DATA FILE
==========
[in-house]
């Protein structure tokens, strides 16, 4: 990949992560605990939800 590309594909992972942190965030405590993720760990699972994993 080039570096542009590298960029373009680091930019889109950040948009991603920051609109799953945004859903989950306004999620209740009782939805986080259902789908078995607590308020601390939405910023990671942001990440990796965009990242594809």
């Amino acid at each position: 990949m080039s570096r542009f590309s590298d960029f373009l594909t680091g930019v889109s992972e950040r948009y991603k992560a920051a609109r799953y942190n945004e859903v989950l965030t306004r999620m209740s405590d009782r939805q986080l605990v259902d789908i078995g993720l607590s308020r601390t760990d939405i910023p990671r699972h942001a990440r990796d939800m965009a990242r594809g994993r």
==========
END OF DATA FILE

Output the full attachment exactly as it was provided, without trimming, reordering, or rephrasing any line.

[in-house]
């Protein structure tokens, strides 16, 4: 990949992560605990939800 590309594909992972942190965030405590993720760990699972994993 080039570096542009590298960029373009680091930019889109950040948009991603920051609109799953945004859903989950306004999620209740009782939805986080259902789908078995607590308020601390939405910023990671942001990440990796965009990242594809």
């Amino acid at each position: 990949m080039s570096r542009f590309s590298d960029f373009l594909t680091g930019v889109s992972e950040r948009y991603k992560a920051a609109r799953y942190n945004e859903v989950l965030t306004r999620m209740s405590d009782r939805q986080l605990v259902d789908i078995g993720l607590s308020r601390t760990d939405i910023p990671r699972h942001a990440r990796d939800m965009a990242r594809g994993r």